And now we resume chain piecing! Take both stacks in row 1 to your sewing machine, and flip the squares in the right-hand stack onto the squares in the left-hand stack (right sides together) and sew down the right-hand side, just like we did in the nine patches. Press towards the LEFT. (Don’t forget to double check your pattern for pressing directions!)

Repeat with row 2 – only press these squares towards the RIGHT.

Now flip row 1 down so it’s right sides together with row 2, and pin the nested seam. (Psst – this is your last set of seams for your blocks! Get excited!) Do the thing with the sewing machine, then the thing with the iron. The pattern says to press towards row 2, but as long as you go the same direction with all the blocks it doesn’t matter.




You did it!

Take a break, kick your feet up, and reward yourself. That was a lot of sewing!

In two weeks, we’ll meet back up to talk about how to sew all your blocks into a finished quilt top. (Hint – more chain piecing!) If you don’t get all 25 blocks finished in two weeks, don’t worry – there will be plenty of time to catch up!

Happy sewing!



Learn to Quilt Series: Tutorial links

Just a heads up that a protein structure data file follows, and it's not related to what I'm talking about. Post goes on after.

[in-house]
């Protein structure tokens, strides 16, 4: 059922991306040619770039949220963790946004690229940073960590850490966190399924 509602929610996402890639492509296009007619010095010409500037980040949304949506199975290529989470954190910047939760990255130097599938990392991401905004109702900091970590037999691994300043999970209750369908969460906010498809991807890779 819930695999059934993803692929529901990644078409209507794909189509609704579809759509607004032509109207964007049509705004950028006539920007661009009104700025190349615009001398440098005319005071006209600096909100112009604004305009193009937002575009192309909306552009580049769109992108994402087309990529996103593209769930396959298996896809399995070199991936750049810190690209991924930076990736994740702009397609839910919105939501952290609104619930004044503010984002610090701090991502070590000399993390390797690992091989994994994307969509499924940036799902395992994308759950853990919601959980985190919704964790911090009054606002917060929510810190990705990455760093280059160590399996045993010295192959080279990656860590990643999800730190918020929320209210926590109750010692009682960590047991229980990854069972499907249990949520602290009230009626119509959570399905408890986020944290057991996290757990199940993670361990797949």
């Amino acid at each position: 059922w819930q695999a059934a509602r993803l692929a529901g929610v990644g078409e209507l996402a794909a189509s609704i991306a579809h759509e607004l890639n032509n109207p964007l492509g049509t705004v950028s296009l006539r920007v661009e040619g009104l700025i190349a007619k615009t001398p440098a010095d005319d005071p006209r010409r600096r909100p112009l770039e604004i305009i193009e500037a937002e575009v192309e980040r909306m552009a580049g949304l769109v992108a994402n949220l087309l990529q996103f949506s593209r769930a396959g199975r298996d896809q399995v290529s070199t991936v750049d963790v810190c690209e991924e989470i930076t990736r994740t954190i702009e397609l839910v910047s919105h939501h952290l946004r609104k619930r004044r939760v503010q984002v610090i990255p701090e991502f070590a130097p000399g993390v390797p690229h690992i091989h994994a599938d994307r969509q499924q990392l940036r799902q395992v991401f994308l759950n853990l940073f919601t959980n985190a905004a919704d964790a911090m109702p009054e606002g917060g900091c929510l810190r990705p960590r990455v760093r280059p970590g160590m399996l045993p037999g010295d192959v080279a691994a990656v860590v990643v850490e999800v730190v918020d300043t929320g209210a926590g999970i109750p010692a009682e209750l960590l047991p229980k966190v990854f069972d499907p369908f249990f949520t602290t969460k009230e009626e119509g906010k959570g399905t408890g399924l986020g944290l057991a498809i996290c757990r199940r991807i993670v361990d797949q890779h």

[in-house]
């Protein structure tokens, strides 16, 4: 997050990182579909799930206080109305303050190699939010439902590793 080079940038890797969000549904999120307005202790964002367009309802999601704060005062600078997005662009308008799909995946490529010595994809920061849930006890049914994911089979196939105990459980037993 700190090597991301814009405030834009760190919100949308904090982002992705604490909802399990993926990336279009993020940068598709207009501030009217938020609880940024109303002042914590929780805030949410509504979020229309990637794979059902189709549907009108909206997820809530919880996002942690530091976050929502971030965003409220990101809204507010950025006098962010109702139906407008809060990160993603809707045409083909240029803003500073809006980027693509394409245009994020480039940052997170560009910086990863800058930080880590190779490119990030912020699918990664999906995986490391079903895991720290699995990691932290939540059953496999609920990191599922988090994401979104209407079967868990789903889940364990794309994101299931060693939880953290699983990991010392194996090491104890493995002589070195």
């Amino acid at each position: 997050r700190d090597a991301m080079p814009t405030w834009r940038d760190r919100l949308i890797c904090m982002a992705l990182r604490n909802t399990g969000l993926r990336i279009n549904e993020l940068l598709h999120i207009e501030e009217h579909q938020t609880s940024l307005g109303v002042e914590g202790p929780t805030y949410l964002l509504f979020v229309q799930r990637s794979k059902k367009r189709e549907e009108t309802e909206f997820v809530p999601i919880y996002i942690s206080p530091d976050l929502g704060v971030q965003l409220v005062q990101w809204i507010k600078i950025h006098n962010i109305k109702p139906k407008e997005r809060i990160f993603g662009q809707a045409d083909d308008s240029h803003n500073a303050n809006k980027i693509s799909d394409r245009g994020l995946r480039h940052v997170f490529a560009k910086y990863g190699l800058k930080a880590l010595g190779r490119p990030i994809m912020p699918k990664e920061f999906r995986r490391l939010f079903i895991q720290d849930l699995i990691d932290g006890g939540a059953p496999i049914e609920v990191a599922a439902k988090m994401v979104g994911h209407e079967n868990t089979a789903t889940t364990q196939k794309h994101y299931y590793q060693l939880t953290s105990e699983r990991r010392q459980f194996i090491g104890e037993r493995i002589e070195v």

1. Notions Part 1 – Sewing machine and basic supplies
  2. Notions Part 2 – Cutting and pressing supplies
  3. All about fabric!
  4. Basic cutting, sewing, and pressing
  5. Making your blocks!
  6. Tips for staying organized and sewing blocks into a quilt top
  7. How to attach borders and piece backing
  8. To quilt or not to quilt – professional long-arm services vs. quilting at home, plus a basting tutorial
  9. Quilt at home – machine quilting yourself
  10. Binding your finished quilt and quilt care

10 Comments on “Learn to Quilt Series: Reading patterns and making your blocks

  1. Pingback: Beginner Quilt-along: Getting started! Basic cutting, sewing, and pressing. – RebaLeigh Handmade

  2. Pingback: Beginner Quilt-along – Fabric! – RebaLeigh Handmade

  3. Pingback: Beginner Quilt-along: Notions Part 2 – Cutting and pressing supplies – RebaLeigh Handmade

  4. Pingback: Beginner Quilt-along: Notions Part 1 – Sewing machines and basic supplies – RebaLeigh Handmade

  5. Pingback: Beginner Quilt-along – Introduction! – RebaLeigh Handmade

  6. Pingback: Beginner Quilt-a-long: Sewing blocks into a quilt top! – RebaLeigh Handmade

  7. Pingback: Beginner Quilt-along: Borders and backing (and block catch up!) – RebaLeigh Handmade

  8. Pingback: Beginner Quilt-along: Long-arm vs. home quilting and basting tutorial – RebaLeigh Handmade

  9. Pingback: Beginner Quilt-along: Machine quilting – RebaLeigh Handmade

  10. Pingback: Beginner Quilt-along: Binding and finishing your quilt – RebaLeigh Handmade